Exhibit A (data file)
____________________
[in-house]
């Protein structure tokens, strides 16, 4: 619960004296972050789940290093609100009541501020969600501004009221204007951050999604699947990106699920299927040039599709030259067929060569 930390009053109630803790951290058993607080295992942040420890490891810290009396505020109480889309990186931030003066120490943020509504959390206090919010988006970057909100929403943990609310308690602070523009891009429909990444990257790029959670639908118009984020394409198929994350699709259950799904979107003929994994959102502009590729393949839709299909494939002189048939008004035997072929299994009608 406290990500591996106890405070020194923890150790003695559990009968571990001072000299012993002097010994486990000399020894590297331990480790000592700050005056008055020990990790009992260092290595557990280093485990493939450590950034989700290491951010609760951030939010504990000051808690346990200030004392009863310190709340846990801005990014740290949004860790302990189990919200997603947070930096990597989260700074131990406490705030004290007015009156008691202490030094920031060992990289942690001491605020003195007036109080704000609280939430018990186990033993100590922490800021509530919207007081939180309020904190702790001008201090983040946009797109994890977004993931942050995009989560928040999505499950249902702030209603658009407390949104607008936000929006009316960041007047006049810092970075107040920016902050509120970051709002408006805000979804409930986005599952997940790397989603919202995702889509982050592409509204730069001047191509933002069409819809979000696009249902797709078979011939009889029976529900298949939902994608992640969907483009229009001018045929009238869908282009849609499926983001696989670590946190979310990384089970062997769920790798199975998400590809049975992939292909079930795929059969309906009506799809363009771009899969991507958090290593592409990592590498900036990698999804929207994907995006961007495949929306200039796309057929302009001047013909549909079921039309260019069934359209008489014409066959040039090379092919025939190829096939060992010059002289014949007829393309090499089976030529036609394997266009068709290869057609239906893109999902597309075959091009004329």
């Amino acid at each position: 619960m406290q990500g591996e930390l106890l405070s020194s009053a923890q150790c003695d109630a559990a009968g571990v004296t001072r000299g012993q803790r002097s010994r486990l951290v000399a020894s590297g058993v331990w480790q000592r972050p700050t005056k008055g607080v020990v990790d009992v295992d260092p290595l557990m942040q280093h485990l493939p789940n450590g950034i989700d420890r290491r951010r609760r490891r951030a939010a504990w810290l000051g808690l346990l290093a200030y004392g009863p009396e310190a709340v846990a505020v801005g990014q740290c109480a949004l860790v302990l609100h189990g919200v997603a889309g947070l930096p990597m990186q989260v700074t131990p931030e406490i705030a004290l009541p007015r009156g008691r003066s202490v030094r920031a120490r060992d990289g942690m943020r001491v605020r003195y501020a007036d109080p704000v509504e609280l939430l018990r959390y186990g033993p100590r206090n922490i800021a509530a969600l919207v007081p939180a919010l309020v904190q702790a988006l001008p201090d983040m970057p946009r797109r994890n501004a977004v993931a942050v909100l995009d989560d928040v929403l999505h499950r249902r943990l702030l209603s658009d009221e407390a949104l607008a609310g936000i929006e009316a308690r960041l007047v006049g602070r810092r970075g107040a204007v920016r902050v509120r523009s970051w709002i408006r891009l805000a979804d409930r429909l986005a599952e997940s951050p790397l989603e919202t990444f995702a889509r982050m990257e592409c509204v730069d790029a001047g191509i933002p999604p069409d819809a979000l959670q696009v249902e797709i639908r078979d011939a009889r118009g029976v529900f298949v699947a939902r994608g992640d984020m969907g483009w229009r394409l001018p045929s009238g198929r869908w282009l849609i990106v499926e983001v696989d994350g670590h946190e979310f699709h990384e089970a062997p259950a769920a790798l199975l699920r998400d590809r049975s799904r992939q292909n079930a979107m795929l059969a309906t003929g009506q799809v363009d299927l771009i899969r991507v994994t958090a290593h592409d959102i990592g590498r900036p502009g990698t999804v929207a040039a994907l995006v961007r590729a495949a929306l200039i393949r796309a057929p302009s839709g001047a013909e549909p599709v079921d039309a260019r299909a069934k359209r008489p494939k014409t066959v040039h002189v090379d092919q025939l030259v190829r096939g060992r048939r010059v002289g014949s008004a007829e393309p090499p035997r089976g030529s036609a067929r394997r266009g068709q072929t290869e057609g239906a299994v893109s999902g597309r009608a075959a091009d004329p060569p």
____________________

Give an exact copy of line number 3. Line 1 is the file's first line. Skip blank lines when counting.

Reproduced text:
């Amino acid at each position: 619960m406290q990500g591996e930390l106890l405070s020194s009053a923890q150790c003695d109630a559990a009968g571990v004296t001072r000299g012993q803790r002097s010994r486990l951290v000399a020894s590297g058993v331990w480790q000592r972050p700050t005056k008055g607080v020990v990790d009992v295992d260092p290595l557990m942040q280093h485990l493939p789940n450590g950034i989700d420890r290491r951010r609760r490891r951030a939010a504990w810290l000051g808690l346990l290093a200030y004392g009863p009396e310190a709340v846990a505020v801005g990014q740290c109480a949004l860790v302990l609100h189990g919200v997603a889309g947070l930096p990597m990186q989260v700074t131990p931030e406490i705030a004290l009541p007015r009156g008691r003066s202490v030094r920031a120490r060992d990289g942690m943020r001491v605020r003195y501020a007036d109080p704000v509504e609280l939430l018990r959390y186990g033993p100590r206090n922490i800021a509530a969600l919207v007081p939180a919010l309020v904190q702790a988006l001008p201090d983040m970057p946009r797109r994890n501004a977004v993931a942050v909100l995009d989560d928040v929403l999505h499950r249902r943990l702030l209603s658009d009221e407390a949104l607008a609310g936000i929006e009316a308690r960041l007047v006049g602070r810092r970075g107040a204007v920016r902050v509120r523009s970051w709002i408006r891009l805000a979804d409930r429909l986005a599952e997940s951050p790397l989603e919202t990444f995702a889509r982050m990257e592409c509204v730069d790029a001047g191509i933002p999604p069409d819809a979000l959670q696009v249902e797709i639908r078979d011939a009889r118009g029976v529900f298949v699947a939902r994608g992640d984020m969907g483009w229009r394409l001018p045929s009238g198929r869908w282009l849609i990106v499926e983001v696989d994350g670590h946190e979310f699709h990384e089970a062997p259950a769920a790798l199975l699920r998400d590809r049975s799904r992939q292909n079930a979107m795929l059969a309906t003929g009506q799809v363009d299927l771009i899969r991507v994994t958090a290593h592409d959102i990592g590498r900036p502009g990698t999804v929207a040039a994907l995006v961007r590729a495949a929306l200039i393949r796309a057929p302009s839709g001047a013909e549909p599709v079921d039309a260019r299909a069934k359209r008489p494939k014409t066959v040039h002189v090379d092919q025939l030259v190829r096939g060992r048939r010059v002289g014949s008004a007829e393309p090499p035997r089976g030529s036609a067929r394997r266009g068709q072929t290869e057609g239906a299994v893109s999902g597309r009608a075959a091009d004329p060569p």